02 Aug Eighteenth Sunday in Ordinary Time
July 31st, 2016
Deacon Blaine Barclay
At times the book of Ecclesiastes, from which our first reading is taken, reads more like a piece of existential literature. “Vanity of vanities, says the teacher. All is vanity.” Other translations render ‘vanity’ as futility, pointless, breath. “Everything is meaningless.” This belief that nothing has any meaning or value except what the human will imposes is quite common today but one does not expect to find it in the bible. Our Psalm touches on this experience as well, its words raw with the fleeting brevity of this moment that is the span of a human life. “You turn human beings back to dust…. For a thousand years in your sight are like yesterday when it is past…. It is like a dream”. And we all know the fleeting, ephemeral nature of dreams. Even when vivid, they dissipate quickly, like dust in the wind of waking life. Like a dream, like dust, in contrast to the abyss of God’s eternity our life is but a breath. Of course we all have moments when we are tempted to look at the world this way, life sometimes takes on this texture. But we are a people of Resurrection Hope. Our faith holds out for us a way through such experiences.
So what advice does our psalmist give us in the face of our radical poverty? “So teach us to count our days so that we may gain a wise heart.” Wakefulness in the face of our mortality is a key to wisdom. Mysterium Mortis; the mystery of death. A healthy awareness of his mystery will help us to wake up to the duty of the moment. Saint Ignatius of Loyola, founder of the Jesuits, whose feast day is today, uses a meditation on death as one of his famous rules of discernment. He says, “Imagine yourself at the end of your life, look back on your life, what do you wish you had done with your life? Do it.” If our life on earth is such a quickly passing shadow, it is no wonder that Saint Paul urges is to, “set your mind on things that are above, not on things that are on earth.” And then, by way of explanation, he says a strange thing. “For you have died and your life is hidden with Christ in God.” What does he mean, ‘you have died’? The Colossians he is writing to are very much alive, going about the business of everyday life, just as we do. And yet, according to Paul, the Colossians, and by extension each one of us, have died.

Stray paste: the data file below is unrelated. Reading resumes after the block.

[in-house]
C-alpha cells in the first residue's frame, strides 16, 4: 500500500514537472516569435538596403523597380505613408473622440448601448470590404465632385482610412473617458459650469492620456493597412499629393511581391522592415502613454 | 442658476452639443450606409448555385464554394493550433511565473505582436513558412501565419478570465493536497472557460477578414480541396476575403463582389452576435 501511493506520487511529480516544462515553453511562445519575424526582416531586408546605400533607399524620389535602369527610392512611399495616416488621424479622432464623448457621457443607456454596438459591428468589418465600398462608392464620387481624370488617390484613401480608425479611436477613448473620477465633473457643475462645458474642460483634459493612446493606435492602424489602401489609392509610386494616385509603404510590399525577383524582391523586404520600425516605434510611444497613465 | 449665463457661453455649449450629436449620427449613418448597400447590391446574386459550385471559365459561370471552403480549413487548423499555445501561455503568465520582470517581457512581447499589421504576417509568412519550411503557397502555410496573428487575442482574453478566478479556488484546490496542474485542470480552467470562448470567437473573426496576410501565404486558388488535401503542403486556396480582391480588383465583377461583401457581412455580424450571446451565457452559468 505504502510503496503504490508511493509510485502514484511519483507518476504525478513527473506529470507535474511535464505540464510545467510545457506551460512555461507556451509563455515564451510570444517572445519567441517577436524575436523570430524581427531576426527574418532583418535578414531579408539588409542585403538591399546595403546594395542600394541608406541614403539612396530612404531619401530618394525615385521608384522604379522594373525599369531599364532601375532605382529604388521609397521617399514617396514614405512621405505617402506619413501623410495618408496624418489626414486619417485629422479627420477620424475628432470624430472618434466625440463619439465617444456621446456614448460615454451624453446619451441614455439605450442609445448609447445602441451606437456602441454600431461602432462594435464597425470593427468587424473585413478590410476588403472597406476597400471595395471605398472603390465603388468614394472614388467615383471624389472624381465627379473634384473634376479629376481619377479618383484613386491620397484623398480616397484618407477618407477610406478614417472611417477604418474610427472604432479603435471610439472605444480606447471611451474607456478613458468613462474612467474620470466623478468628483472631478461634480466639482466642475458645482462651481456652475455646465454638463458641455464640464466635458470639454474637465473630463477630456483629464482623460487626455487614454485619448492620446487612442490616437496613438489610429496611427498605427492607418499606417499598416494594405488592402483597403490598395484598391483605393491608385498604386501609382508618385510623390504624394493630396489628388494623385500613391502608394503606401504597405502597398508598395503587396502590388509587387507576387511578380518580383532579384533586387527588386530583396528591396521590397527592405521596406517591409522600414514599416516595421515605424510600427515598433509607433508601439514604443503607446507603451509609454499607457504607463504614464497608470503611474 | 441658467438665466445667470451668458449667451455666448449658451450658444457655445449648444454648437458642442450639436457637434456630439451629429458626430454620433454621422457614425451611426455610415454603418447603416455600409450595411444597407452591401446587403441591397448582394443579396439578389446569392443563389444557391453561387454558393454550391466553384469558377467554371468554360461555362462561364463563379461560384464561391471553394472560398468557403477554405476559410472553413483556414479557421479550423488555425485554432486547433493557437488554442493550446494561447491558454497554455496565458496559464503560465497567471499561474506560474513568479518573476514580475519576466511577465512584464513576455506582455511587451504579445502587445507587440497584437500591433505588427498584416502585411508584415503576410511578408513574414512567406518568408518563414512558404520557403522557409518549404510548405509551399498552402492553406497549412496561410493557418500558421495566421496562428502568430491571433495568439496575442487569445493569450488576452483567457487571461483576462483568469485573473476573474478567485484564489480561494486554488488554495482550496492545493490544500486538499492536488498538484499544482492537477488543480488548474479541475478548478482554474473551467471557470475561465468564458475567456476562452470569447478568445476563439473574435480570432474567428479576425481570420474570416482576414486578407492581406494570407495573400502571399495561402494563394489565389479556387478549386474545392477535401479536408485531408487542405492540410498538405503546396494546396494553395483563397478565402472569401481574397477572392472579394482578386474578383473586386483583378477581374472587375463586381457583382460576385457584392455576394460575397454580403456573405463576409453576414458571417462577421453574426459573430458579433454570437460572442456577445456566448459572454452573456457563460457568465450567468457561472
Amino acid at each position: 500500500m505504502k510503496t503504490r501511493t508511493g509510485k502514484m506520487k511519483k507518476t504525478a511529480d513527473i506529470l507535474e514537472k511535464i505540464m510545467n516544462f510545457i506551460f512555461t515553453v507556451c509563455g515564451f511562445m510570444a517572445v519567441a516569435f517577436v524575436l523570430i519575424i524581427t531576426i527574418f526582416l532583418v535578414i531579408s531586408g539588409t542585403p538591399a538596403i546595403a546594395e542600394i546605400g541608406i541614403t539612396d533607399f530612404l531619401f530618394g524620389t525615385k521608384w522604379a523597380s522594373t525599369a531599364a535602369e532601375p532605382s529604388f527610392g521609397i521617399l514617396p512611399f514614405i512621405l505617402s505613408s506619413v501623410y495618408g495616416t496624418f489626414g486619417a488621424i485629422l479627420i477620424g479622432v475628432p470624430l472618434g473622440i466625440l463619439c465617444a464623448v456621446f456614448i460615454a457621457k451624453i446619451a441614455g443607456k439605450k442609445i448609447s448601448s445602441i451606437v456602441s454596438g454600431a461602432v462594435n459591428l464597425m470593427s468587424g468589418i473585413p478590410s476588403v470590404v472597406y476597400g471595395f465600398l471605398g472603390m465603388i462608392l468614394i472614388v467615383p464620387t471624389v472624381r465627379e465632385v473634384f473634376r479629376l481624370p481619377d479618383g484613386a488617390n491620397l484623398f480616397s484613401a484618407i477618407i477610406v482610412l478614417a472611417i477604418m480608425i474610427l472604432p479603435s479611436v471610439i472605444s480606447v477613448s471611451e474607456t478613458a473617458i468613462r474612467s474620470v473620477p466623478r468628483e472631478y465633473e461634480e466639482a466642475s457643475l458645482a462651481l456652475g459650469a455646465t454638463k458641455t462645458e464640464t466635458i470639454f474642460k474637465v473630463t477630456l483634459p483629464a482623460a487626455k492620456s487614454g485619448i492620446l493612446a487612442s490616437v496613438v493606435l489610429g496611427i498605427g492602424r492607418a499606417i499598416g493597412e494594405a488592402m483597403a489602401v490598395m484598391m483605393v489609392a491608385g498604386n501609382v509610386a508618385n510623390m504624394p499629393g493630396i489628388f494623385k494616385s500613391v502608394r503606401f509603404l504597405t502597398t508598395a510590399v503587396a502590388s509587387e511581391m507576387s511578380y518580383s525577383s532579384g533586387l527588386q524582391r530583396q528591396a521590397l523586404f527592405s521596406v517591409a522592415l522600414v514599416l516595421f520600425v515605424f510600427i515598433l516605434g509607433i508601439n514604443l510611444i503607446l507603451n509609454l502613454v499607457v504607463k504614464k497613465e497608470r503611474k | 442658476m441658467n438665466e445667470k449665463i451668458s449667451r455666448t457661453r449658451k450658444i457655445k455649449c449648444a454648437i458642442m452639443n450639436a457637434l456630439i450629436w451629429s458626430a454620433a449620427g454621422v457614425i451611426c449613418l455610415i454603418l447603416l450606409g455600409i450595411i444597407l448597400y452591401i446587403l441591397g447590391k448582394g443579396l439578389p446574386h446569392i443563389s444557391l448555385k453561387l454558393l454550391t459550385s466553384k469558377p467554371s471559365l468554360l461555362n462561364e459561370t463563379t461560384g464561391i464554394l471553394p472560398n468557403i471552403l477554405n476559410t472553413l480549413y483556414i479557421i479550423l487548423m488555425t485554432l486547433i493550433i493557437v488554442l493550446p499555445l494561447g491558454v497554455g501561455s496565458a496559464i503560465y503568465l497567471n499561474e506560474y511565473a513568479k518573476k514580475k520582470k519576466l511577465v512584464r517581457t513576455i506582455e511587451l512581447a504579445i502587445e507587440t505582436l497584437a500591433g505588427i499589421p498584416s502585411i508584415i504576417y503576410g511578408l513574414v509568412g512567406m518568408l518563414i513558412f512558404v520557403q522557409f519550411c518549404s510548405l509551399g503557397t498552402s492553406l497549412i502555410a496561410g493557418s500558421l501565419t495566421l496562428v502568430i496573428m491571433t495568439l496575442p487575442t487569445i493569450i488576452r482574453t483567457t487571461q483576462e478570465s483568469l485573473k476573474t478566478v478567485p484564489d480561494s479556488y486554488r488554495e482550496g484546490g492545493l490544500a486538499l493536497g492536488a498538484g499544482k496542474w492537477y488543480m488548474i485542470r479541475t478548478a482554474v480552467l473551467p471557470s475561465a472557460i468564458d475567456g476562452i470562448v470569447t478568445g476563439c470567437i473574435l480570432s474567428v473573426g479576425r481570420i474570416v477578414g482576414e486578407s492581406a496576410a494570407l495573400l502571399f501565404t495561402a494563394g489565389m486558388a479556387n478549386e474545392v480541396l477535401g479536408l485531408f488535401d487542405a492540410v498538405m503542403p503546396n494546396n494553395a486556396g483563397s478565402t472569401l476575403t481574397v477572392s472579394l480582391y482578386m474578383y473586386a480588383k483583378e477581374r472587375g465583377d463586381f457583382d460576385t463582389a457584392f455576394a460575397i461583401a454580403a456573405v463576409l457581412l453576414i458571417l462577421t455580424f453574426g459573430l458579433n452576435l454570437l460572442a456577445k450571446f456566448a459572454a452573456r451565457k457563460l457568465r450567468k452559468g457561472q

Saint Paul is of course speaking of Baptism. In the ancient Church the preferred form of Baptism was by full immersion. You were plunged down into the waters of Baptism. The old fallen human nature was being drowned so that the new restored, elevated, human nature could rise out of the tomb of the baptismal bath. Candidates would take off their old worldly clothes, symbolizing the old life they were leaving behind. Coming up out of the waters of Baptism, dying with Christ, dying to the old false self, the new Christian would rise to new life with Christ. They would put on a white garment symbolizing their new risen life with Christ. This is true for us as well, in Baptism each one of us has died to the old false self, crafted in the image of this world. Our second reading today speaks of being “stripped of the old self with its practices”. What are these practices of the old self that we need to be stripped of if we seriously want to enter into the new life of discipleship that our baptism calls us to? Saint Paul mentions a few. ‘lying’, “fornication (sex outside of marriage), impurity, passion, evil desire, and greed which is idolatry”.
In contrast to the way of life characteristic of old fallen human nature, the Baptized are meant to cultivate the life of the new self that is ‘hidden with Christ in God.’ Human nature has been elevated by the full humanity of Christ. The Christian life is a participation in his divinised humanity. Our fallen tendency however is to mask our mortality, to seek a kind of refuge in the idolatrous practices of the false self, to hold the fear of death at bay, to refuse the healing remedy of the cross and resurrection which is held out to us in our baptism. And so we fill our lives with things, with the trappings of conspicuous consumption, with the pursuit of power and influence. Saint Paul tells us that ‘greed is idolatry’. Idolatry is the fundamental, root sin in the bible. All sin has its root in our tendency to give our allegiance to something other than God. Jesus warns us of the danger of greed. “For one’s life does not consist in the abundance of possessions”. He reminds us of what should be for each one of us a wakeup call. To the rich person in our story, addicted to stuff, to feeling in control, he says, “This very night your life is being demanded of you”. Responding to the wakeup call of our fragile woundedness, hanging on the cross, may we gain wisdom of heart, and become “rich toward God”.